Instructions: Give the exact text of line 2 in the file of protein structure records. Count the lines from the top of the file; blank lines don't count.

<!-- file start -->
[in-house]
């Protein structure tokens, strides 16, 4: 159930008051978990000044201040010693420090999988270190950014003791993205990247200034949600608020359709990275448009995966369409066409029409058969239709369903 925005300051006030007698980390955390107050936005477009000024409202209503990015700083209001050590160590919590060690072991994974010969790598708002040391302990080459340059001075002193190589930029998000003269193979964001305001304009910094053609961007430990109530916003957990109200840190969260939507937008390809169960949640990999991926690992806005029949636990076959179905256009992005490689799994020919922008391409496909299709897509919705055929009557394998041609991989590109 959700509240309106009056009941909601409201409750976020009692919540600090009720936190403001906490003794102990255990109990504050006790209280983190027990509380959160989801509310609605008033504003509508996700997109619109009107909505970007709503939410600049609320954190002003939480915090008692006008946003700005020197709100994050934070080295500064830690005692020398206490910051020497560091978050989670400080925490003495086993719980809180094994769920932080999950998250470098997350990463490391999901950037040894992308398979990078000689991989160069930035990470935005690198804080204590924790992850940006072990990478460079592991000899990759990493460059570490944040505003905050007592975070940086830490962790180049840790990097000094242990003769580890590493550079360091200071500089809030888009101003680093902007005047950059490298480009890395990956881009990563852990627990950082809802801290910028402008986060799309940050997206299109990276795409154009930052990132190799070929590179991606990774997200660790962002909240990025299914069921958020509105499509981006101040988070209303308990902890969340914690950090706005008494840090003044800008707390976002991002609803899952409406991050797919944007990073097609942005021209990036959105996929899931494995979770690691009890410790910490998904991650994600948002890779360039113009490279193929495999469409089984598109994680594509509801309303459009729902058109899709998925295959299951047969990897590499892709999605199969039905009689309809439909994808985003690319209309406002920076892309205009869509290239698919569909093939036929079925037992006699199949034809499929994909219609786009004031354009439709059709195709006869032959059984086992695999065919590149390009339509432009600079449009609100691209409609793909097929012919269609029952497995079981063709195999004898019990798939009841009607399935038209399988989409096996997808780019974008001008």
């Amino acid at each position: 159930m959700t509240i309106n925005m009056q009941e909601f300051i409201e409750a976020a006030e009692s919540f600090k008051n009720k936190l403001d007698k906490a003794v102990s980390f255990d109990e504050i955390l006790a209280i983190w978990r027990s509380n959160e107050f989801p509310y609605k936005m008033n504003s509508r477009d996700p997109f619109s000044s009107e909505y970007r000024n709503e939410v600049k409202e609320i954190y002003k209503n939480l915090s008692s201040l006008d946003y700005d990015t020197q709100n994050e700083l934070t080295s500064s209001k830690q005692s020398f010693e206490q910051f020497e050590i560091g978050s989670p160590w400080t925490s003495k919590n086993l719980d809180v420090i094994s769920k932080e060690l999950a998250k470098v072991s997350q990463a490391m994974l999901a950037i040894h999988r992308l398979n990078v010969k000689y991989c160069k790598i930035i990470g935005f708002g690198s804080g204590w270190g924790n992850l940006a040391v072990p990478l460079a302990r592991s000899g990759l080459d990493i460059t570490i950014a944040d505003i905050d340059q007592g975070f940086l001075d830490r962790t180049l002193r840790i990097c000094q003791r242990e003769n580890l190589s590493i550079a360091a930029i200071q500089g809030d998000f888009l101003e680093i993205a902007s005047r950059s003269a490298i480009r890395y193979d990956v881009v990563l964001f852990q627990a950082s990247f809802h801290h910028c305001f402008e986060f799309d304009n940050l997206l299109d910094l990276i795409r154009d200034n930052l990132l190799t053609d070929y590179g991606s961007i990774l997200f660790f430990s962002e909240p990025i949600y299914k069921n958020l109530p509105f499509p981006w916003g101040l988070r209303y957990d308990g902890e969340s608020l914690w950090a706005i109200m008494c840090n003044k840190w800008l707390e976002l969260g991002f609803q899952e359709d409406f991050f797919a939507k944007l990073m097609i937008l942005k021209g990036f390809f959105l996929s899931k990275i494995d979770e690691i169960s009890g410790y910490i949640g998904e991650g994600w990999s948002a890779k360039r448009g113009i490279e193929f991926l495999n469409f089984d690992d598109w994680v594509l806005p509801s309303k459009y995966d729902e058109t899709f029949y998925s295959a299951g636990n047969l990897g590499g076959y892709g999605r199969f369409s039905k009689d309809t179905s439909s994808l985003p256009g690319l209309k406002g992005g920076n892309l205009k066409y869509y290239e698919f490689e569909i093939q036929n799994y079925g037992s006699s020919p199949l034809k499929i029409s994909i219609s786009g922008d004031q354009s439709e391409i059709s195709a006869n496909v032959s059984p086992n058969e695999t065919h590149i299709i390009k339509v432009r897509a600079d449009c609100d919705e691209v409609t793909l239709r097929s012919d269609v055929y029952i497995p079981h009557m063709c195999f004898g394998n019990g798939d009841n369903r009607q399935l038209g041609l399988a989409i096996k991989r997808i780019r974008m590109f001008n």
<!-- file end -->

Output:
């Protein structure tokens, strides 16, 4: 159930008051978990000044201040010693420090999988270190950014003791993205990247200034949600608020359709990275448009995966369409066409029409058969239709369903 925005300051006030007698980390955390107050936005477009000024409202209503990015700083209001050590160590919590060690072991994974010969790598708002040391302990080459340059001075002193190589930029998000003269193979964001305001304009910094053609961007430990109530916003957990109200840190969260939507937008390809169960949640990999991926690992806005029949636990076959179905256009992005490689799994020919922008391409496909299709897509919705055929009557394998041609991989590109 959700509240309106009056009941909601409201409750976020009692919540600090009720936190403001906490003794102990255990109990504050006790209280983190027990509380959160989801509310609605008033504003509508996700997109619109009107909505970007709503939410600049609320954190002003939480915090008692006008946003700005020197709100994050934070080295500064830690005692020398206490910051020497560091978050989670400080925490003495086993719980809180094994769920932080999950998250470098997350990463490391999901950037040894992308398979990078000689991989160069930035990470935005690198804080204590924790992850940006072990990478460079592991000899990759990493460059570490944040505003905050007592975070940086830490962790180049840790990097000094242990003769580890590493550079360091200071500089809030888009101003680093902007005047950059490298480009890395990956881009990563852990627990950082809802801290910028402008986060799309940050997206299109990276795409154009930052990132190799070929590179991606990774997200660790962002909240990025299914069921958020509105499509981006101040988070209303308990902890969340914690950090706005008494840090003044800008707390976002991002609803899952409406991050797919944007990073097609942005021209990036959105996929899931494995979770690691009890410790910490998904991650994600948002890779360039113009490279193929495999469409089984598109994680594509509801309303459009729902058109899709998925295959299951047969990897590499892709999605199969039905009689309809439909994808985003690319209309406002920076892309205009869509290239698919569909093939036929079925037992006699199949034809499929994909219609786009004031354009439709059709195709006869032959059984086992695999065919590149390009339509432009600079449009609100691209409609793909097929012919269609029952497995079981063709195999004898019990798939009841009607399935038209399988989409096996997808780019974008001008």